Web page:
Ariel Center for
Policy Research



NATIV  Volume Sixteen   Number 6 (95)  ■  November  2003 ■ Kislev 5764 ■ Ariel Center for Policy Research





Emil Fackenheim, z"l

Anne Bayefsky

These are the High Holy Days and for the first time in 87 years the voice of Emil Fackenheim is stilled. Emil died on September 19, 2003. I remember his voice as a teenager 35 years ago, when Emil Fackenheim’s words were the reason hundreds of people went to a Reform synagogue in Toronto, Canada on days like Yom Kippur. For Emil Fackenheim had two spiritual, wrenching, messages in the midst of the contradictions of a diaspora community, that was upwardly mobile and constantly trying to fit in. As in many such communities throughout North America, the local rabbis often struggled to cast the results of anti-Semitism as our failing to empathize sufficiently with the enemies of the Jewish people.

Fackenheim told us the Holocaust had philosophical significance, not only for Judaism, but for all humankind, and that the existence of Israel mattered not only for Jews, but for world history. Radical evil could not, and had not been, overcome by philosophical or religious thought. The death of six million people, including one million children, whose crime was existence, was an event unique in human history before and after the Holocaust. It challenged all religions and all future understanding of life beyond the state of nature. What thought cannot master, the reality of survival might. The continuation and renewal of the Jewish people in the land of Israel was a testament to a remaining potential for good and for peace.

Fackenheim was a modern man who, not only understood the secular Jew, but also sought to include secularism in Jewish history. He was an ethical man who had deep connections with the non-Jewish community, and who appealed to their religious depths to confront the past in order to move forward together. He was an egalitarian who accepted and nurtured the aspirations of women and minorities throughout his long career.

After being interned in the Sachenhausen concentration camp in Nazi Germany, he made his way to Canada in 1940 and eventually to a professorship in philosophy at the University of Toronto, where he taught until 1984. Emil married a non-Jew, a deeply spiritual woman who converted to Judaism in her own time and place, upon their making aliya to Israel 20 years ago. Together he and Rose raised their four children, one having sadly been born with severe autism, as Jews. Rose, who was much younger than Emil, regularly sat in the front row of his many talks, taking responsibility for the recording of his words for posterity. Emil himself spoke from a few pages of scribbled notes. Many in the audience were grateful that she would be there to help encourage his longevity. It was Rose, however, who developed early Alzheimer’s Disease, and Emil raised their still young family alone. He lived to see two sons serve in the Israeli army, his children marry and have children of their own, leaving behind Michael, Suzy, David, Yossi and five grandchildren, Daniella, Benjy, Dan, Adam and Gideon.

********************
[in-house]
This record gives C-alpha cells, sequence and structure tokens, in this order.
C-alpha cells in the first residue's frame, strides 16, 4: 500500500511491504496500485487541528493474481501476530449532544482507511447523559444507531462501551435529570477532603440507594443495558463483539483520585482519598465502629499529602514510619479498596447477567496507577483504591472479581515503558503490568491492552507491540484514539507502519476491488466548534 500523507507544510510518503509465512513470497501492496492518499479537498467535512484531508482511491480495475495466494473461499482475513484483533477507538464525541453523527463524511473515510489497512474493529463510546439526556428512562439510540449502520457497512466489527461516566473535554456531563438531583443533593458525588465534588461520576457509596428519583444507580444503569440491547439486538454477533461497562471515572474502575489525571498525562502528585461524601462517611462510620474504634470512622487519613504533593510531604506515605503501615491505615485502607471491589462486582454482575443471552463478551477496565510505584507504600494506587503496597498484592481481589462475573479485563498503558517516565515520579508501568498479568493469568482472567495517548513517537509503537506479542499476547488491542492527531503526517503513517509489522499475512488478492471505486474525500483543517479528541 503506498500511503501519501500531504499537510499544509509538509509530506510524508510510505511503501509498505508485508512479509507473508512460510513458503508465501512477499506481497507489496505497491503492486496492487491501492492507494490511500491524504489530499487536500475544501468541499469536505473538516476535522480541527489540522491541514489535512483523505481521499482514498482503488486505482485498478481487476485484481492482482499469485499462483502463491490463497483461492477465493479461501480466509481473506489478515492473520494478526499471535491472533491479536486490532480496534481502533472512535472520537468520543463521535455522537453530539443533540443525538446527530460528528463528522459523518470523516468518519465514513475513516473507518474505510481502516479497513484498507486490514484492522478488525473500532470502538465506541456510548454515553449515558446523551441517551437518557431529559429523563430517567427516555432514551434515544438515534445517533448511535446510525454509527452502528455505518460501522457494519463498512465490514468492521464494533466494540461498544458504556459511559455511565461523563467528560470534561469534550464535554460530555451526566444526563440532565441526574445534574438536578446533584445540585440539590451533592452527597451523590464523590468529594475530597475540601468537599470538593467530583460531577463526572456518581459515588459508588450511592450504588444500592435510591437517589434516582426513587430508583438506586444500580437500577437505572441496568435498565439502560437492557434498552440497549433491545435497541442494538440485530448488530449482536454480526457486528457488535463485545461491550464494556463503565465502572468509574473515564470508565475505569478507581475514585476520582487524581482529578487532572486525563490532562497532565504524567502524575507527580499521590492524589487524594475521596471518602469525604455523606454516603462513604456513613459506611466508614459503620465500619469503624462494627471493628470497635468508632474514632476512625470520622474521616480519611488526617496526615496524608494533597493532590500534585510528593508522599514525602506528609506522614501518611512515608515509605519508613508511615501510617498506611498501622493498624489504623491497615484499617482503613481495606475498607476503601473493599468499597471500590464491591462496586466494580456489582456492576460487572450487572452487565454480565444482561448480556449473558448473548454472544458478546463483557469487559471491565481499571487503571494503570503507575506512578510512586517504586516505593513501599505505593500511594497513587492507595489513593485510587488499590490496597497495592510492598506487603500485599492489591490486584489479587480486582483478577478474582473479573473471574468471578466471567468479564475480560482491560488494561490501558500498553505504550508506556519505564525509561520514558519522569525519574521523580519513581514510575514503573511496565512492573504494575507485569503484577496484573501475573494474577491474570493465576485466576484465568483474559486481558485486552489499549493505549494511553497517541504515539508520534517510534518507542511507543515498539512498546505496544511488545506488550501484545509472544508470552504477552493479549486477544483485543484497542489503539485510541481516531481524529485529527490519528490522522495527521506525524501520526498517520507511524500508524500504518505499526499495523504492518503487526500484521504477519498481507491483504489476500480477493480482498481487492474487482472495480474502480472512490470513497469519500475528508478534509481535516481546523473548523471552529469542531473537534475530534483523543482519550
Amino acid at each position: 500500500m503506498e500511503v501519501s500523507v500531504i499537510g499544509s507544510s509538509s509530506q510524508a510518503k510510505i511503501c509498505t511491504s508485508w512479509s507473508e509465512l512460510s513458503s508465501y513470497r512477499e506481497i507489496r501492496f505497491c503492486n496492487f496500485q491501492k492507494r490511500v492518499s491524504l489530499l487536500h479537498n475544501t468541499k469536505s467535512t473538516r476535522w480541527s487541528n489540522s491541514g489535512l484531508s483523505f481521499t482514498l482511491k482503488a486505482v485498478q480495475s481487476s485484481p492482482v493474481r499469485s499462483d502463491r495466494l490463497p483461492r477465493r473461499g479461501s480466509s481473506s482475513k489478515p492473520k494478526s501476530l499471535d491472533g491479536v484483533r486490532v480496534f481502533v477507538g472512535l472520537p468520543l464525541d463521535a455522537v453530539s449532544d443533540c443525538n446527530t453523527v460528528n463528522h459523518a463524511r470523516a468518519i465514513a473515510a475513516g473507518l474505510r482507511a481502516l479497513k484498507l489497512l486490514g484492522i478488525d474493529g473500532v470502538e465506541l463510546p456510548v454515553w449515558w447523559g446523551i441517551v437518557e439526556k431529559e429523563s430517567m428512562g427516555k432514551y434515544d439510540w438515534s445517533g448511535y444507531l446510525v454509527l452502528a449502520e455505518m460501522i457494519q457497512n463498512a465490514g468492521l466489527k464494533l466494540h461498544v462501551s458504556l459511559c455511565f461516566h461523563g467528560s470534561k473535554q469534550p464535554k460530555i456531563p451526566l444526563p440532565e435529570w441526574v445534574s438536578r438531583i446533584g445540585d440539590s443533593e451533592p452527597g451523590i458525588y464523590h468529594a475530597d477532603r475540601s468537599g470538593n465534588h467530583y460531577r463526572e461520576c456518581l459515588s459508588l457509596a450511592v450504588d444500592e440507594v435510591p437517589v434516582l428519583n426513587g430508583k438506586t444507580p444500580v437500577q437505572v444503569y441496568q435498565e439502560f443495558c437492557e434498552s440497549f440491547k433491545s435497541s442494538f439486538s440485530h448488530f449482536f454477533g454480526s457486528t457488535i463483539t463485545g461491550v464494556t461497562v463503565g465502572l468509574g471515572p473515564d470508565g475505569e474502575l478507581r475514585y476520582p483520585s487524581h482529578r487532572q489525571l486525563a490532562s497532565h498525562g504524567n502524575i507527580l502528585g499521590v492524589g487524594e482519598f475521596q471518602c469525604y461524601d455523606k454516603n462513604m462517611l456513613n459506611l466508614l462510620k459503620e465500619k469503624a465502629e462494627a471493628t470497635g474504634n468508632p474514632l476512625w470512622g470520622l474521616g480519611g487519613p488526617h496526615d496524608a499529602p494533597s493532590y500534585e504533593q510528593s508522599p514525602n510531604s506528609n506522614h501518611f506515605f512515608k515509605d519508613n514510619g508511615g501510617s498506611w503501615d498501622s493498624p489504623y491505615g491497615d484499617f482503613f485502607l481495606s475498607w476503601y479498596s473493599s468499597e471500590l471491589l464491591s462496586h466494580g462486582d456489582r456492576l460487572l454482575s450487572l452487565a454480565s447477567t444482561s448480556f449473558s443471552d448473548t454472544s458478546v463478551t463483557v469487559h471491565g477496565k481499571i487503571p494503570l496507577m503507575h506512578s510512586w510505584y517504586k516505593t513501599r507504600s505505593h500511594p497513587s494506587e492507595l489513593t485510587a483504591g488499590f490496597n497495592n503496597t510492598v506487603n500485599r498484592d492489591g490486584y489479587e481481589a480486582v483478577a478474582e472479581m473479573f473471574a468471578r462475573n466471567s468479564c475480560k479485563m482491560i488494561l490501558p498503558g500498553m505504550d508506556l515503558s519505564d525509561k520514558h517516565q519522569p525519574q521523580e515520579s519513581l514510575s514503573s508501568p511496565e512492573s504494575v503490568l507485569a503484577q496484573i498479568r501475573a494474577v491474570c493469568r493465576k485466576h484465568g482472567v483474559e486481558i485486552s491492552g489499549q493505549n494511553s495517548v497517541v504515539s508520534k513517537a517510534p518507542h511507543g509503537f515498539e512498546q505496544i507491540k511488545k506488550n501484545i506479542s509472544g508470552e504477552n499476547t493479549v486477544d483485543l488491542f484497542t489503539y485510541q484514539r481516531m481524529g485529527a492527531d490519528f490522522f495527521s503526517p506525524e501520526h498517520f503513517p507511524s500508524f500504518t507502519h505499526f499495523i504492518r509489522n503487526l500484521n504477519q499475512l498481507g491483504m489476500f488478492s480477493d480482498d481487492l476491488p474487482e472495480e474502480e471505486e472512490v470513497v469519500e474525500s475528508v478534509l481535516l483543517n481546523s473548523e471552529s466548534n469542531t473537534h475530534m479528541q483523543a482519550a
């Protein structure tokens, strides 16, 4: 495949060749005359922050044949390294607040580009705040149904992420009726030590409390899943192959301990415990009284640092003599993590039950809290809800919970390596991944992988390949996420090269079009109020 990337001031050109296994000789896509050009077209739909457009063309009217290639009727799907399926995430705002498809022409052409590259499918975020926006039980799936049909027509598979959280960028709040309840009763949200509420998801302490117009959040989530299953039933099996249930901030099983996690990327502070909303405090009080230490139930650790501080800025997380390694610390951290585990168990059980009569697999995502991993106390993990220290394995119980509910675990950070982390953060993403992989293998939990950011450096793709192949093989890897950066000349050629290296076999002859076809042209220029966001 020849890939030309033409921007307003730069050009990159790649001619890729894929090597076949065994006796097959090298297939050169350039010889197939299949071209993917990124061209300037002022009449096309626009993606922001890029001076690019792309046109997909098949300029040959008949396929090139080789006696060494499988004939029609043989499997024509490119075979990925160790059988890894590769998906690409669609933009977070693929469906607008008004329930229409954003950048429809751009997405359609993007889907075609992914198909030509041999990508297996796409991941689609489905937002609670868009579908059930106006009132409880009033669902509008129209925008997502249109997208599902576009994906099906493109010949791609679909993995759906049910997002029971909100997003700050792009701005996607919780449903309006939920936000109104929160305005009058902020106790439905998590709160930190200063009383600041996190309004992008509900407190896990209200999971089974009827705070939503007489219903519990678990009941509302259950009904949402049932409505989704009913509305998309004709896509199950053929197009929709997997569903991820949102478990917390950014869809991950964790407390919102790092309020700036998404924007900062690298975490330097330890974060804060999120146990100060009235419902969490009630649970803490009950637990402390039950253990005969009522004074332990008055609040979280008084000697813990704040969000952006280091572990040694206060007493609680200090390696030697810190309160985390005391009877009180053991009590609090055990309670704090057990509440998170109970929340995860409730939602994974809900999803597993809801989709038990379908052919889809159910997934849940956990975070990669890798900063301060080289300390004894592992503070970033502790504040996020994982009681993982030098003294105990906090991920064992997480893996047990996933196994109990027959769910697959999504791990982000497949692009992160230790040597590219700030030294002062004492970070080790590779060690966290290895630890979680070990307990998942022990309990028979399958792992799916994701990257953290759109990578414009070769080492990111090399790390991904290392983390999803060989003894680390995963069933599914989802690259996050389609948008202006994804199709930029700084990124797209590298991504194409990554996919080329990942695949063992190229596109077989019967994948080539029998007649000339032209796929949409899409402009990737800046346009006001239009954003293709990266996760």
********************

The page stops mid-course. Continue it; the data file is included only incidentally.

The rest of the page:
Listening carefully to Professor Fackenheim required sitting in the front row. His heavy German accent remained with him all his life. Beyond this superficial impediment however, he was one of the 20th century’s greatest orators. One could not hear a pin drop, in otherwise restless crowds, though his subject matter was Rosenzweig and Hegel. He would infuse each lecture with a central theme, spell it out at the beginning, weave a complex story drawn from the leading philosophical figures and Jewish teachings over thousands of years, and conclude with a reminder bearing out his opening remarks. Every lecture at the University, every sermon at the synagogue, was a work of art. Everyone who heard him sought to be a better person, to understand more, to reach deeper.